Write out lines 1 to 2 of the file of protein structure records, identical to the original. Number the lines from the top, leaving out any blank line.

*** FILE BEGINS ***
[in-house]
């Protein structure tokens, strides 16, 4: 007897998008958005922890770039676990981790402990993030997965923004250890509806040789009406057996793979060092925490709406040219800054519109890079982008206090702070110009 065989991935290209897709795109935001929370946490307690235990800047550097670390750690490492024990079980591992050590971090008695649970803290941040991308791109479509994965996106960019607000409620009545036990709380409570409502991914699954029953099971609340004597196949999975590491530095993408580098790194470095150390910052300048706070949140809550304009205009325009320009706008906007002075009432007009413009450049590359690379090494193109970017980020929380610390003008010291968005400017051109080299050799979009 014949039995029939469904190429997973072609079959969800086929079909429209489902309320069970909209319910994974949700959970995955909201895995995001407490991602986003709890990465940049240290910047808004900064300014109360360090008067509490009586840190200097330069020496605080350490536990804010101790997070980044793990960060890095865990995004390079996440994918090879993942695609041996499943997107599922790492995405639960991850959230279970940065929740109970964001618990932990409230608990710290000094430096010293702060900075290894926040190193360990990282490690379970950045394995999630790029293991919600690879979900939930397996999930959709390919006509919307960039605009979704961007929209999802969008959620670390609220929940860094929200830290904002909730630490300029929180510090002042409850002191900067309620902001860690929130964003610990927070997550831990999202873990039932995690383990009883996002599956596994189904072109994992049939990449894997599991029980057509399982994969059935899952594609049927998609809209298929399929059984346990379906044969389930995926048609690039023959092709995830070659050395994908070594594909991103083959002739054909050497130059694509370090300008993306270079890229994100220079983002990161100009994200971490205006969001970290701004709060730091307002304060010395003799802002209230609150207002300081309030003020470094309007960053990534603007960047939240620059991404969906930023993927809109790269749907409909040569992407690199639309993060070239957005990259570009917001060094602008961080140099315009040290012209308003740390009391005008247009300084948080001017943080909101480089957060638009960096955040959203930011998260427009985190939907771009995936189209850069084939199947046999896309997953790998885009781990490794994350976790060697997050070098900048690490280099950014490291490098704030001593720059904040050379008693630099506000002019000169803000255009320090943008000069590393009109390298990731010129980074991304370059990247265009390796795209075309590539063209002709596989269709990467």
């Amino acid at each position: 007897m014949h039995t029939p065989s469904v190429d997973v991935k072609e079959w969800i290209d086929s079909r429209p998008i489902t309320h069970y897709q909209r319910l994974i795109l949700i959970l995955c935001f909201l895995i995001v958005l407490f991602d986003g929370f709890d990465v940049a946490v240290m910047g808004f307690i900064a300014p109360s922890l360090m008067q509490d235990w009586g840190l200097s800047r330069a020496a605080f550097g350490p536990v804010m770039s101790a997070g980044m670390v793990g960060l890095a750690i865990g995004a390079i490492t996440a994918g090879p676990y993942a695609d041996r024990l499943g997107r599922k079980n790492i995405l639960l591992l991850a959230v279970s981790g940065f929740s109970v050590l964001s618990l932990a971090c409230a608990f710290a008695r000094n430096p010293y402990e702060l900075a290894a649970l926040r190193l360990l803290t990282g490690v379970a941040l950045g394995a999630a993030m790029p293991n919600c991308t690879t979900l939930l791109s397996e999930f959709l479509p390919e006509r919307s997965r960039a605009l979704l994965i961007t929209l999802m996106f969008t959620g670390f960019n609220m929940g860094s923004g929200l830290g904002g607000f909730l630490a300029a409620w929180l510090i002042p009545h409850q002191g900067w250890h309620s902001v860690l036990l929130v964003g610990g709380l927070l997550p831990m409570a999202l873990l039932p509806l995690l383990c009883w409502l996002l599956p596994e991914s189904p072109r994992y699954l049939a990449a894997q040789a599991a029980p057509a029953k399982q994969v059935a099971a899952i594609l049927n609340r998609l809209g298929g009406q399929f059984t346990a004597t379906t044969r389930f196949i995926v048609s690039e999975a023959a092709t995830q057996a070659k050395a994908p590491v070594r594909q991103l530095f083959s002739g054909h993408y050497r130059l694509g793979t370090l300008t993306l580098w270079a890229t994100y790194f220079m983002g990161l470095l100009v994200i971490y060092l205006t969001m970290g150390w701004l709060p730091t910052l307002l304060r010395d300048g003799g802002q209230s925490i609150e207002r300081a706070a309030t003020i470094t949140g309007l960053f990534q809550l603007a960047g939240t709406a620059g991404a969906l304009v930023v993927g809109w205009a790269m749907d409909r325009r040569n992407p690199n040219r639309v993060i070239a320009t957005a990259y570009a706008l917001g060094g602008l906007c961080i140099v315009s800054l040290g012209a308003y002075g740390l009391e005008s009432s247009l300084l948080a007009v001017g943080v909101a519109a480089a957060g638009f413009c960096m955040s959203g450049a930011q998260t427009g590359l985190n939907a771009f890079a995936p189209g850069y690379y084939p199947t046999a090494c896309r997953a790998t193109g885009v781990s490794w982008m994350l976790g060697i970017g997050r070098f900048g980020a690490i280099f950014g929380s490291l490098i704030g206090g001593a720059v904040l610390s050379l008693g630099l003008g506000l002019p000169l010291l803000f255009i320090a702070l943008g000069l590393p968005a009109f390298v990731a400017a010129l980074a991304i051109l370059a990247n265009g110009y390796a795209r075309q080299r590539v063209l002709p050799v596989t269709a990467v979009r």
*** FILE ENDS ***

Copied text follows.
[in-house]
């Protein structure tokens, strides 16, 4: 007897998008958005922890770039676990981790402990993030997965923004250890509806040789009406057996793979060092925490709406040219800054519109890079982008206090702070110009 065989991935290209897709795109935001929370946490307690235990800047550097670390750690490492024990079980591992050590971090008695649970803290941040991308791109479509994965996106960019607000409620009545036990709380409570409502991914699954029953099971609340004597196949999975590491530095993408580098790194470095150390910052300048706070949140809550304009205009325009320009706008906007002075009432007009413009450049590359690379090494193109970017980020929380610390003008010291968005400017051109080299050799979009 014949039995029939469904190429997973072609079959969800086929079909429209489902309320069970909209319910994974949700959970995955909201895995995001407490991602986003709890990465940049240290910047808004900064300014109360360090008067509490009586840190200097330069020496605080350490536990804010101790997070980044793990960060890095865990995004390079996440994918090879993942695609041996499943997107599922790492995405639960991850959230279970940065929740109970964001618990932990409230608990710290000094430096010293702060900075290894926040190193360990990282490690379970950045394995999630790029293991919600690879979900939930397996999930959709390919006509919307960039605009979704961007929209999802969008959620670390609220929940860094929200830290904002909730630490300029929180510090002042409850002191900067309620902001860690929130964003610990927070997550831990999202873990039932995690383990009883996002599956596994189904072109994992049939990449894997599991029980057509399982994969059935899952594609049927998609809209298929399929059984346990379906044969389930995926048609690039023959092709995830070659050395994908070594594909991103083959002739054909050497130059694509370090300008993306270079890229994100220079983002990161100009994200971490205006969001970290701004709060730091307002304060010395003799802002209230609150207002300081309030003020470094309007960053990534603007960047939240620059991404969906930023993927809109790269749907409909040569992407690199639309993060070239957005990259570009917001060094602008961080140099315009040290012209308003740390009391005008247009300084948080001017943080909101480089957060638009960096955040959203930011998260427009985190939907771009995936189209850069084939199947046999896309997953790998885009781990490794994350976790060697997050070098900048690490280099950014490291490098704030001593720059904040050379008693630099506000002019000169803000255009320090943008000069590393009109390298990731010129980074991304370059990247265009390796795209075309590539063209002709596989269709990467």